With thousands of tires available on the market, we can help you sort through the choices to choose the correct ones for your vehicle. There are some essential points to take into account when shopping for tires, including tire size, vehicle type, season and more.
Size: Establishing the size of your vehicle s tires is the first thing to do when shopping for new tires. You can find this information in the handbook of your vehicle or on the outside of your existing tires. Besides the width of the tires, look for aspect ratio, load rating, rim diameter and speed rating. If you opt for aftermarket tires, you may want to consider the trend of mounting bigger wheels and tires on your vehicle to improve handling and enhance the look.
Fuel economy: Most people choose to replace the tires of their vehicle with the same ones that were fitted on it when they bought the car. However, by shopping around and looking into other brands, you can find tires that can assist with the fuel economy of your vehicle. Low-rolling-resistance tires are a good choice to boost fuel economy because they reduce friction on the surface of the road.
Tread wear is an important factor to take into account when shopping for new tires, as their longevity is closely related to it. Some of the main factors that affect the longevity of your tires include road conditions, your driving habits and road elevation.
Maintaining your tires correctly is the best way to prolong their life, so you can save money on replacements in the long run. Clean your tires periodically using tire foam and cleaners that'll remove grease and dirt to enhance traction. Equip your vehicle with a lug wrench so you can change a flat, and consider having an air compressor to maintain the correct air pressure. If you want to protect your spares from the elements, look for some tire covers that'll keep them in excellent condition.
A wheel alignment isn't necessary when you have new tires installed, but it's a really (like, really) good idea. An alignment helps ensure that all four tires are correctly angled with each other and the road.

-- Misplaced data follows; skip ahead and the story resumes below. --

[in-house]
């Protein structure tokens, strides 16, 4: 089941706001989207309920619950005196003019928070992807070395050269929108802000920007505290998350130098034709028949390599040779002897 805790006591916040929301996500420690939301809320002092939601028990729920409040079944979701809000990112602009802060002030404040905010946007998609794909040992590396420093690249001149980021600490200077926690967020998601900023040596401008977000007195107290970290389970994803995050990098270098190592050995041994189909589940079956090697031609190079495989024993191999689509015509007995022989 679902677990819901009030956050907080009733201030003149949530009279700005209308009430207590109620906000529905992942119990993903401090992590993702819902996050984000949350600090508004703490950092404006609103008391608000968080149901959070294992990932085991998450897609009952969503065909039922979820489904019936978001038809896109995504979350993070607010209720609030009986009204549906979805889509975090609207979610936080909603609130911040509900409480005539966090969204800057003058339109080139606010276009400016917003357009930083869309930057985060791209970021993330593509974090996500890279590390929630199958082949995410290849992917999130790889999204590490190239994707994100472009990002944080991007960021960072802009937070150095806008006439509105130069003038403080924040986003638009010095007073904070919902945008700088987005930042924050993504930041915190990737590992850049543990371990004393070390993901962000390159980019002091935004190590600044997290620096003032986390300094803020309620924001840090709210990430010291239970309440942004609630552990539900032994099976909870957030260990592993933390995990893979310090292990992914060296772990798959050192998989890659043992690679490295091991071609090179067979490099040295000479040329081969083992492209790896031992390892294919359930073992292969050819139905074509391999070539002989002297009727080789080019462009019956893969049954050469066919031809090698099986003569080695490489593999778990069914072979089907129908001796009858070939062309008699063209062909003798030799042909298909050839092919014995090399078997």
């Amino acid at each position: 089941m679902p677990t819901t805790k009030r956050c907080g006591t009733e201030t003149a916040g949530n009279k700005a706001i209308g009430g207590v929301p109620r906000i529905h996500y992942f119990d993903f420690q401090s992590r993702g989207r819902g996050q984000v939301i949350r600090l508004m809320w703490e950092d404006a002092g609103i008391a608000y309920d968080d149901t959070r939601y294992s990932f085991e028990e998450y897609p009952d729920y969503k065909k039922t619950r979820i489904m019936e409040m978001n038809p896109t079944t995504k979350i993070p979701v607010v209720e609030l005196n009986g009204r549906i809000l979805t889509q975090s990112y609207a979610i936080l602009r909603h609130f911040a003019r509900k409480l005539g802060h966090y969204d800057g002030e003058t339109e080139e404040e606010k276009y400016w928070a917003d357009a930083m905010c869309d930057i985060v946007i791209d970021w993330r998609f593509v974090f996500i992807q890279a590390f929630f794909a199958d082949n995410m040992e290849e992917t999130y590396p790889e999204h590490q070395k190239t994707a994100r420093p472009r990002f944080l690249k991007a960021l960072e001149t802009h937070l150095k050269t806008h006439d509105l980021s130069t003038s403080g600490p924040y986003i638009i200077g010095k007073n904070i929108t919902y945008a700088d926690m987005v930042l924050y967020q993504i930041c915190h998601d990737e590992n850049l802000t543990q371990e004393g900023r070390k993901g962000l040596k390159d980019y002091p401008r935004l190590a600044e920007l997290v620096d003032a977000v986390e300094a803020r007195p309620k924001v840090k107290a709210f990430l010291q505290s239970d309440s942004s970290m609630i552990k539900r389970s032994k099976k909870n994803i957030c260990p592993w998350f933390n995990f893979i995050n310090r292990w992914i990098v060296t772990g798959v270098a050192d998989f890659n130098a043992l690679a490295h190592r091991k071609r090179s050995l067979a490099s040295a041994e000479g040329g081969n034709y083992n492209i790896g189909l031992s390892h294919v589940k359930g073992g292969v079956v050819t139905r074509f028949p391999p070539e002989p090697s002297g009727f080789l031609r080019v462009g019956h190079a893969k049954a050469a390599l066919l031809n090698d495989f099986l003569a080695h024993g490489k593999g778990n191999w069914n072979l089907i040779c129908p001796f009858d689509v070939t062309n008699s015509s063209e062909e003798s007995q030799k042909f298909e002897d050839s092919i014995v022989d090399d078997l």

According to safercar, drivers in the United States put more than 2.9 billion miles on their tires every year. There are roughly 11,000 tire-related crashes per year and those accidents kill about 200 people so maintaining your tires is important.
Step 1: Decide on your tread life. Tires are rated for different tread life and in most cases, the longer the tread life, the more the tire will cost. Decide how long you want the tires to last and look for a set of treads that meets that timeframe.
Step 2: Consider the weather. If you live in an area where inclement weather is a factor you may want to look at tires that are designed for wet or snowy weather. If you spend a lot of time driving in the snow, a separate set of snow tires may be required.
The price we quote is the price you pay. There are no hidden fees, and we'll do even more like free alignment check, free lifetime rotation, free balancing and free flat repairs when you purchase the tire installation package from Belle Tire.
Run-flat tires afford you enough time to make it safely to an auto shop in the event your tire experiences a puncture. For example, Bridgestone's run-flat tires allow you to continue driving for up to 50 miles, at a speed of 50 mph, even after a loss of some inflation.
Check your owner's manual and door placard for the proper air pressure for your tires. Make sure to check it regularly to help maintain any loss of air. It may be best to check your tires once a month, or more frequently, as they lose pressure due to reasons such as cold or hot weather.
We recommend that drivers do not use winter tires beyond the seasonal time frame. Having a set of all-season tires to alternate between seasons may be the best option for drivers. Learn more about winter tires and all-season.
In some cases, tires are repairable. The damage to your tire varies and you are best advised to visit any local Belle Tire so that our automotive experts can assess your tire and help you make a safe decision for your vehicle. 041b061a72